Safety first, DOC tells deer hunters

Last updated 10:05 25/03/2014

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Hunters roaring up to the high country for the roar are urged to be safe and avoid becoming the hunted.

The Department of Conservation (DOC) has issued a safety warning in the lead-up to the annual deer hunt, the roar.

The roar is when stags are most vocal, calling to attract the attention of mates and to protect their territory. The roar lasts approximately four weeks, from April to the end of May.

The main hotspots for deer on DOC administered land in South Canterbury are the Hopkins and Dobson valleys at the head of Lake Ohau and the Rangitata Two Thumb range, north of Lake Tekapo.

DOC national hunting adviser Ian Cooksley reminds hunters to strictly adhere to the firearms safety code.

"A critical factor in several fatal incidents in recent years is hunters failing to properly identify their target.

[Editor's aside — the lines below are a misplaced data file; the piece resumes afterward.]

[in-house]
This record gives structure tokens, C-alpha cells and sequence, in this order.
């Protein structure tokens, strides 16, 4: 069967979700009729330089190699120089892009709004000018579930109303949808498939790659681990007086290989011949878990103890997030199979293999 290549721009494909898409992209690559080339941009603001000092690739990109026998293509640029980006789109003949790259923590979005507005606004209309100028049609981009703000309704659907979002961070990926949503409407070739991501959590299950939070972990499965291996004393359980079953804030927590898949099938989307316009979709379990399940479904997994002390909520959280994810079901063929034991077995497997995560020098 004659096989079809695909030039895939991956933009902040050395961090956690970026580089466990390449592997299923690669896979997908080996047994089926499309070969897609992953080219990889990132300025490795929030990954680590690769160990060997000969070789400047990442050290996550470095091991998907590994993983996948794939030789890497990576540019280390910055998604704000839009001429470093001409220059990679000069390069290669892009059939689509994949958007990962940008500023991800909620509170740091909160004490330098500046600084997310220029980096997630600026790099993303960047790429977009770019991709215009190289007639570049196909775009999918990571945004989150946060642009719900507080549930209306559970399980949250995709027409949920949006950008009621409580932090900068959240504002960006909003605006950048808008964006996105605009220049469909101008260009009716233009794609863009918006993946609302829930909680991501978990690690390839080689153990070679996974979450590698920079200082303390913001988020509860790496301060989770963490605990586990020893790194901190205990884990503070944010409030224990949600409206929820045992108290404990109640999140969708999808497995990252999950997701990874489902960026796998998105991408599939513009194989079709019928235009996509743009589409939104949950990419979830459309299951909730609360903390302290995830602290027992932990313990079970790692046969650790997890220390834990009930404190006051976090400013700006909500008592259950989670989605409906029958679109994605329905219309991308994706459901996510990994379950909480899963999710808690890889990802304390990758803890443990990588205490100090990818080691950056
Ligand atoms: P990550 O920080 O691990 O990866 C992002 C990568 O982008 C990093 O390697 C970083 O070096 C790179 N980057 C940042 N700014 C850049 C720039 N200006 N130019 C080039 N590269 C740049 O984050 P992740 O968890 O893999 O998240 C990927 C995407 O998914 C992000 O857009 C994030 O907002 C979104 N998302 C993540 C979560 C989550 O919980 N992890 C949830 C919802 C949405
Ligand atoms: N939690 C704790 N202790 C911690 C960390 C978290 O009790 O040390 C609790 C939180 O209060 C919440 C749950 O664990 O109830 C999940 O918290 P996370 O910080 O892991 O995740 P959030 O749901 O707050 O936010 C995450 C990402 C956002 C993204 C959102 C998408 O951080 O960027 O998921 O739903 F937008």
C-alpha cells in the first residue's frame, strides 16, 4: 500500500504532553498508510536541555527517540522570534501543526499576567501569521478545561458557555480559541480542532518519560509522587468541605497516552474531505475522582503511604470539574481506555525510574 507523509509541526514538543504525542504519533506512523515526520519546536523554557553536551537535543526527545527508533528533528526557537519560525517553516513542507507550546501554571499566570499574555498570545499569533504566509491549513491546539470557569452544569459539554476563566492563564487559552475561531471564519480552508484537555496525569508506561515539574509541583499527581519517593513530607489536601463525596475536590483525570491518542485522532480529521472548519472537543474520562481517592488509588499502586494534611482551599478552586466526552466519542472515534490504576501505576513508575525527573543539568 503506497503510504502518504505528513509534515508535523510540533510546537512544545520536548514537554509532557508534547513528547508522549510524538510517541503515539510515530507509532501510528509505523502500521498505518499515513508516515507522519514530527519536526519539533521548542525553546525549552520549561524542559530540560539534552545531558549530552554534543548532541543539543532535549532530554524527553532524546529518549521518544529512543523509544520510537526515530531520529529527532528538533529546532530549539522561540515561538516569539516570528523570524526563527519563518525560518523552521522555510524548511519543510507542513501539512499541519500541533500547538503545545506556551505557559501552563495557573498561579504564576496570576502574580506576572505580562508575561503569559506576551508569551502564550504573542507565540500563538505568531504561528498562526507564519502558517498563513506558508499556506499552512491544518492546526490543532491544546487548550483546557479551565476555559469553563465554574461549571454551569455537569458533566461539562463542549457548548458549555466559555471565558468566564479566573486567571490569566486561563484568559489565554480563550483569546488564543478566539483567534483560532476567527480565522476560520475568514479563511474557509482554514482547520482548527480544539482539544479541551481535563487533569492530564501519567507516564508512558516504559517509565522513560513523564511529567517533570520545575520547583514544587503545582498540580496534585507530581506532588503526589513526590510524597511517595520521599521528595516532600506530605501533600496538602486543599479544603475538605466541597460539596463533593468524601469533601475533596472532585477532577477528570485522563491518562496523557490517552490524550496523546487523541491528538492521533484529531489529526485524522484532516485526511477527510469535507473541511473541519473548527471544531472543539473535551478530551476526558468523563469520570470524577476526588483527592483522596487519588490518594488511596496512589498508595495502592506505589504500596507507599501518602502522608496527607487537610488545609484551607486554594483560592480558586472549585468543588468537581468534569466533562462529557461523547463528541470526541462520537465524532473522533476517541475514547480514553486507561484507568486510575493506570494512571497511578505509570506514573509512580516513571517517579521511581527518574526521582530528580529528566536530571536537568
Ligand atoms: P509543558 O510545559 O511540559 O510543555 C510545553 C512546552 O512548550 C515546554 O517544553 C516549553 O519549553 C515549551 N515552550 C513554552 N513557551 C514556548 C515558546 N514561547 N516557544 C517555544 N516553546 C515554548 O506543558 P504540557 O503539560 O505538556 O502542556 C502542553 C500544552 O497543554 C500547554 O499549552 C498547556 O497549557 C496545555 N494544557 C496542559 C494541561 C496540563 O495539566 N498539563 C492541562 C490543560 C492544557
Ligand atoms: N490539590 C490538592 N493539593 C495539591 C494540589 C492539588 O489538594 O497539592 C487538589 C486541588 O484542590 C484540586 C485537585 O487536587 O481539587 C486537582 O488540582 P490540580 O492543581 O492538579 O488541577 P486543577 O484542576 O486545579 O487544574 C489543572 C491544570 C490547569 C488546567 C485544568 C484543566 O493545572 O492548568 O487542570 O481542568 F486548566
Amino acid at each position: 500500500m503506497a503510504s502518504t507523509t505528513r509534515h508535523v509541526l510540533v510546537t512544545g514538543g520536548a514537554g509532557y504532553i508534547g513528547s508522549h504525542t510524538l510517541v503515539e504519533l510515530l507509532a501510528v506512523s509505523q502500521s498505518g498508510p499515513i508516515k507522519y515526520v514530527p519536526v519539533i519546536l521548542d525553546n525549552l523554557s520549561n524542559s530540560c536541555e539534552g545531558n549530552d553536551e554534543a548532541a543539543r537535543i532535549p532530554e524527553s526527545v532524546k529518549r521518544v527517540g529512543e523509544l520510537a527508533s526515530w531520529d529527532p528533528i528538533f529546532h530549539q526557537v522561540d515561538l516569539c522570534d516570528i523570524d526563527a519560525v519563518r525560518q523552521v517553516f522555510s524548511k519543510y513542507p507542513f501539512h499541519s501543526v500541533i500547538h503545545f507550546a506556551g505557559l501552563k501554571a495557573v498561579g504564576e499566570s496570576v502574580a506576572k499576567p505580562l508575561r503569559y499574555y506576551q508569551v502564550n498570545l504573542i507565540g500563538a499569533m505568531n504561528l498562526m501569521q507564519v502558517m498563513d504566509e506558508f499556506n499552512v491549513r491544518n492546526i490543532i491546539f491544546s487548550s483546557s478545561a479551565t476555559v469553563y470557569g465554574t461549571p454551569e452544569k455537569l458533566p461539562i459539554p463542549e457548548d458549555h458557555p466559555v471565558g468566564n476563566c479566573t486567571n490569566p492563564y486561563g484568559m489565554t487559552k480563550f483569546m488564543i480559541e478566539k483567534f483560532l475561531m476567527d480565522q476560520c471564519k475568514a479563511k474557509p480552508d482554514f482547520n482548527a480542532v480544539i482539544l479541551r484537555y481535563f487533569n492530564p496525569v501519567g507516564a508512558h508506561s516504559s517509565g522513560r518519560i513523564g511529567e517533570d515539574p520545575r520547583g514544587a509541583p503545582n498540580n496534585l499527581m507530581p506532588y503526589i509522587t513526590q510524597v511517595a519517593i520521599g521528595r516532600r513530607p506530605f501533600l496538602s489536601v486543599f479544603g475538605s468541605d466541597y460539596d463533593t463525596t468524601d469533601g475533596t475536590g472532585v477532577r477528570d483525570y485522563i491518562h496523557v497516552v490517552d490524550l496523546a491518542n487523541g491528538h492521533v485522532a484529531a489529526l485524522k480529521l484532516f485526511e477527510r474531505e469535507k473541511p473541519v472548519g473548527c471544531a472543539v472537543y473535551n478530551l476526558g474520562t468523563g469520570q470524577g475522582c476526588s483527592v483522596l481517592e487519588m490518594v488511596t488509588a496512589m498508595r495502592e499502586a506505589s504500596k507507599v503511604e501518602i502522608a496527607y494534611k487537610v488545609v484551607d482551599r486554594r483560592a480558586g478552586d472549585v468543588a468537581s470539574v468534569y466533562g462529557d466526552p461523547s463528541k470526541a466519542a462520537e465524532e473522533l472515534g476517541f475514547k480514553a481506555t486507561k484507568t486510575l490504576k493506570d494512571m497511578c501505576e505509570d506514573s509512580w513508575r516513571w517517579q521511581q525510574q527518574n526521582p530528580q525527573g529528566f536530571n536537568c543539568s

"There are some simple measures a hunter can take to ensure they are 100 per cent certain of their target. Hunters should wear clothing coloured so as to contrast with the environment and the animals being hunted."

He advises if in any doubt, shift to get a better view or do not shoot at all and ensure the complete animal is seen and do not shoot on the basis of individual items such as colour or shape or sound.

"If hunting in a party don't separate and continue to hunt in the same area."

Anybody intending to hunt on public conservation land must get a permit first.

"Hunting permit holders are reminded to adhere to the permit conditions and refrain from hunting in the hours of darkness or 'spotlighting'. This practice is not permitted on conservation land. It poses a serious risk to other people who are using these areas such as campers and walkers."

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- The Timaru Herald


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